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"The reward of a thing well done

is to have done it.”

 

- Ralph Waldo Emerson

 

 

W Edwards Deming, the father of the quality revolution that swept the world, developed the 14 Points of Management in the 1950's. It was Deming's teachings on Quality and Statistical Quality Control, that helped Japan rebuild its manufacturing base after World War II. By 1954, just four years after starting to rebuild, Japanese industry started to impact the world economy.

 

14 Points of Management

Source: W. Edwards Deming, Out of the Crisis1982, MIT CAES.

 

1. Create constancy of purpose toward improvement of product and service, with the aim to become competitive and to stay in business, and to provide jobs.

2. Adopt the new philosophy. We are in a new economic age. Western management must awaken to the challenge, must learn their responsibilities, and take on leadership for change.

3. Cease dependence on inspection to achieve quality. Eliminate the need for inspection on a mass basis by building quality into the product in the first place.

4. End the practice of awarding business on the basis of price tag. Instead, minimize total cost. Move toward a single supplier for any one item, on a long-term relationship of loyalty and trust.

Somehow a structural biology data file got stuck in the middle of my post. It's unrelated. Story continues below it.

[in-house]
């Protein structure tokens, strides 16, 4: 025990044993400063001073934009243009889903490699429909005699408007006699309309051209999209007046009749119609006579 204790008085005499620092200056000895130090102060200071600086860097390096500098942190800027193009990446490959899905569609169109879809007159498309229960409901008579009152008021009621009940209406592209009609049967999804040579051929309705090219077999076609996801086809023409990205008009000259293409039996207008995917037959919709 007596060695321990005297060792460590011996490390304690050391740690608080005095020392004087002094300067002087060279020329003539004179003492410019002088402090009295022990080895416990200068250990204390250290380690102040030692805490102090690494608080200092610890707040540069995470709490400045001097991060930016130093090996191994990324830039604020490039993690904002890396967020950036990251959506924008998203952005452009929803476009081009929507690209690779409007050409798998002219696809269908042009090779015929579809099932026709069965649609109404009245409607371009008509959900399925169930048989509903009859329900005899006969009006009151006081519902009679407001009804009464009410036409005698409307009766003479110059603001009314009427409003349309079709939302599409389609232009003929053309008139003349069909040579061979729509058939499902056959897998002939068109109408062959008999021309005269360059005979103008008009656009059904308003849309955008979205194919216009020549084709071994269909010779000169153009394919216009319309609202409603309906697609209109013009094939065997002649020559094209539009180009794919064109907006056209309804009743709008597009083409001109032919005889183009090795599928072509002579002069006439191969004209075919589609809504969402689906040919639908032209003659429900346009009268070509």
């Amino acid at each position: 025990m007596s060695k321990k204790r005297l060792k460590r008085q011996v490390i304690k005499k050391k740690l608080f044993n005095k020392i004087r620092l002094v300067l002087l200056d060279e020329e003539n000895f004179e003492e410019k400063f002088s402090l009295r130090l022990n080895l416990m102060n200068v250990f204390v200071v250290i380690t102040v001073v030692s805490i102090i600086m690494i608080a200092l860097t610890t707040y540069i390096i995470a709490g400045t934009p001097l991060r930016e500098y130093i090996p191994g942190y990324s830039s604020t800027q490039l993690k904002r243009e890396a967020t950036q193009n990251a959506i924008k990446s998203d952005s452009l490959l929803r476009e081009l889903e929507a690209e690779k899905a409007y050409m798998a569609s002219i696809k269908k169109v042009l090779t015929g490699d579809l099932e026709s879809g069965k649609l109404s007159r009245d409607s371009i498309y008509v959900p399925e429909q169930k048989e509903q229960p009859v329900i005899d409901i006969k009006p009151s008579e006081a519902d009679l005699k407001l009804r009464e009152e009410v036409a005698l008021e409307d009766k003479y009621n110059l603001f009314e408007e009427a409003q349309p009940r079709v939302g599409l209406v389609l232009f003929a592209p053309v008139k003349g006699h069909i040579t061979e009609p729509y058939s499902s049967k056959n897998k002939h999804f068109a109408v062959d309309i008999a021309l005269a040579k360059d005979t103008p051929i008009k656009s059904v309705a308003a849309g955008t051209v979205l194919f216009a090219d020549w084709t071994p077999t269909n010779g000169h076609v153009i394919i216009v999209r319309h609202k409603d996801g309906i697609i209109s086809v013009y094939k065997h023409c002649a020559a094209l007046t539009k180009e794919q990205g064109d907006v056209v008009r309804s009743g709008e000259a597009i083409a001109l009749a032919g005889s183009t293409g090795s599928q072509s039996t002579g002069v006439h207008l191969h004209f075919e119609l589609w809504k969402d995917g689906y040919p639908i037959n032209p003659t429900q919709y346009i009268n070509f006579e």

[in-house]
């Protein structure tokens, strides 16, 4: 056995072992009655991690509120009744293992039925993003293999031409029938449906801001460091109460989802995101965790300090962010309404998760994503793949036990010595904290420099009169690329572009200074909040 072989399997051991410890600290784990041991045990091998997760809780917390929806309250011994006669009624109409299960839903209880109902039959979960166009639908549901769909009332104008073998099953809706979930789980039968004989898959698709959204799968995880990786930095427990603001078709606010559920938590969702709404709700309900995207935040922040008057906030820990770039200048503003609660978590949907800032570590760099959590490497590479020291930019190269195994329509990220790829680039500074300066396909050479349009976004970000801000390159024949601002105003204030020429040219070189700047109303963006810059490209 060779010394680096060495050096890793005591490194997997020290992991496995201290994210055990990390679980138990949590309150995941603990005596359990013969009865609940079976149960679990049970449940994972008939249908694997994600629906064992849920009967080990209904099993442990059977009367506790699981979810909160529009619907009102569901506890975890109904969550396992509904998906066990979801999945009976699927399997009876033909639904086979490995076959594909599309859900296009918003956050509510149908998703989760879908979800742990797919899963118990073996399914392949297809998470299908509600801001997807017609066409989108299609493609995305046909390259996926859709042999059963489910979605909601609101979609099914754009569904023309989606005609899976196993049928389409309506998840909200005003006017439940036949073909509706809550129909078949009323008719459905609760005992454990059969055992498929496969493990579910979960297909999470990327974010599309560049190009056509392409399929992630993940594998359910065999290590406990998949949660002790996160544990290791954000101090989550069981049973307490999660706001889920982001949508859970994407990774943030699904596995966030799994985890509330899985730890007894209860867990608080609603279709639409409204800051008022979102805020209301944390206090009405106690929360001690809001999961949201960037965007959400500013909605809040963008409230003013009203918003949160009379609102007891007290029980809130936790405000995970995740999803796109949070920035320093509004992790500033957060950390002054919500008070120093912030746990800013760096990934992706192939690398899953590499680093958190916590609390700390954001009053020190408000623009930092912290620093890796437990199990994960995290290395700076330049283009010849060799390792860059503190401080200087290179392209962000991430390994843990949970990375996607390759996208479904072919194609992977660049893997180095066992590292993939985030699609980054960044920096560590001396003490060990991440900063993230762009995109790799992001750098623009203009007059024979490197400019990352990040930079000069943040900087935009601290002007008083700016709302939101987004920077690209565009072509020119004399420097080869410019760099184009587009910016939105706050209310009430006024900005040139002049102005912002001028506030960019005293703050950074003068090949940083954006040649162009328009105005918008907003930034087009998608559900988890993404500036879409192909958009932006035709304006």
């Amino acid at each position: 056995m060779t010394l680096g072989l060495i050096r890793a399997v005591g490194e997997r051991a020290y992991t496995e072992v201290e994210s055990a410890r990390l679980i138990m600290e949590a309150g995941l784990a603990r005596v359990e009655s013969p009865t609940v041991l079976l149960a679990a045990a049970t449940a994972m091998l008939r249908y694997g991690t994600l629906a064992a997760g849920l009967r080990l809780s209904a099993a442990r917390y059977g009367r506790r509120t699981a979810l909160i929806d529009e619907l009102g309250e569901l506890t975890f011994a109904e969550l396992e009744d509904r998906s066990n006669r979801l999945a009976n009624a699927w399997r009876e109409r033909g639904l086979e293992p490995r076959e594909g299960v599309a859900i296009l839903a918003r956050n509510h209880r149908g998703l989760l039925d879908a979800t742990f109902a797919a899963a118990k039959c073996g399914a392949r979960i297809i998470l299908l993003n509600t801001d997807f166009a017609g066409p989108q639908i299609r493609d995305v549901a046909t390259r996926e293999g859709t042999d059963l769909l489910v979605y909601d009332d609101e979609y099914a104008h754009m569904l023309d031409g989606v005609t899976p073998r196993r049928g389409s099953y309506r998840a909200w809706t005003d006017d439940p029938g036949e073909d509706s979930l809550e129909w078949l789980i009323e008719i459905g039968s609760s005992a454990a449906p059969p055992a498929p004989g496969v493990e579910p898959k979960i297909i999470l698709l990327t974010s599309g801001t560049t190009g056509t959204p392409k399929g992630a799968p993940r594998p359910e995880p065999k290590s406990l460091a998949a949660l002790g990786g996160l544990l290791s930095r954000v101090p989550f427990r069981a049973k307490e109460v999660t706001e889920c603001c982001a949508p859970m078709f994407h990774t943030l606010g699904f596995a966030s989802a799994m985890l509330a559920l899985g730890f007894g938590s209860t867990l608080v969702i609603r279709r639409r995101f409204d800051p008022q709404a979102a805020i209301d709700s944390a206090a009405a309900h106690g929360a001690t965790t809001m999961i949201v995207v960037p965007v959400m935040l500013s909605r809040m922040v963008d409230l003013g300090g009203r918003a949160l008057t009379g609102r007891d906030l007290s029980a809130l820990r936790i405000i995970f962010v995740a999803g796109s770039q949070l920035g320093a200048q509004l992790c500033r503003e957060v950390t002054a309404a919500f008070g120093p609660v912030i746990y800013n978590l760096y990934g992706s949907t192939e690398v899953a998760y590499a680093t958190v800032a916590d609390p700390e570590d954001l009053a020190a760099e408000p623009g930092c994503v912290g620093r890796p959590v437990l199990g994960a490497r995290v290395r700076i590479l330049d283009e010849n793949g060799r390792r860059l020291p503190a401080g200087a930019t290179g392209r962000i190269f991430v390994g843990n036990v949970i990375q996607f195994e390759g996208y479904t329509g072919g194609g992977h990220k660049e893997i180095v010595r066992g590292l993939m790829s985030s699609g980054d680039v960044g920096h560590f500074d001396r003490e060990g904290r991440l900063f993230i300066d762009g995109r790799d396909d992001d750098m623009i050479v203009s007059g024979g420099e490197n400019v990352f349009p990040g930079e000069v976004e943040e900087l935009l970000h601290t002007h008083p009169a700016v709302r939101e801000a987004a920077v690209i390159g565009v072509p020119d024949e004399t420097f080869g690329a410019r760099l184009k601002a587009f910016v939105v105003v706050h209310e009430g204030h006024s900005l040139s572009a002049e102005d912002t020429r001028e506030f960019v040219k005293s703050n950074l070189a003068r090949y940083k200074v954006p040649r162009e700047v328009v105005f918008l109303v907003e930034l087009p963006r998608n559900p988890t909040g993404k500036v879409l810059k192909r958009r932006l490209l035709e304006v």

5. Improve constantly and forever the system of production and service, to improve quality and productivity, and thus constantly decrease costs.

6. Institute training on the job.

7. Institute leadership. The aim of supervision should be to help people and machines and gadgets to do a better job. Supervision of management is in need of overhaul, as well as supervision of production workers.

8. Drive out fear, so that everyone may work effectively for the company.

9. Break down barriers between departments. People in research, design, sales, and production must work as a team, to foresee problems of production and in use that may be encountered with the product or service.

10. Eliminate slogans, exhortations, and targets for the wok force asking for zero defects and new levels of productivity. Such exhortations only create adversarial relationships, as the bulk of the causes of low quality and low productivity belong to the system and thus lie beyond the power of the work force.

11. Eliminate work standards (quotas) on the factory floor. Substitute leadership. Eliminate management by objective. Eliminate management by numbers, numerical goals.

12. Remove barriers that rob the hourly worker of his right to pride of workmanship. The responsibility of supervisors must be changed from sheer numbers to quality.

13. Institute a vigorous program of education and self-improvement.

14. Put everybody in the company to work to accomplish the transformation. The transformation is everybody's job.

 

Role of a Manager

Source: W. Edwards Deming, The New Economics, 1993, MIT CAES.

 

1. A manager understands and conveys to his people the meaning of a system. He explains the aims of the system. He teaches people to understand how the work of the group supports these aims.

2. He helps his people to see themselves as components of a system, to work in cooperation with preceding stages and with following stages toward optimization of the efforts of all stages toward achievement of the aim.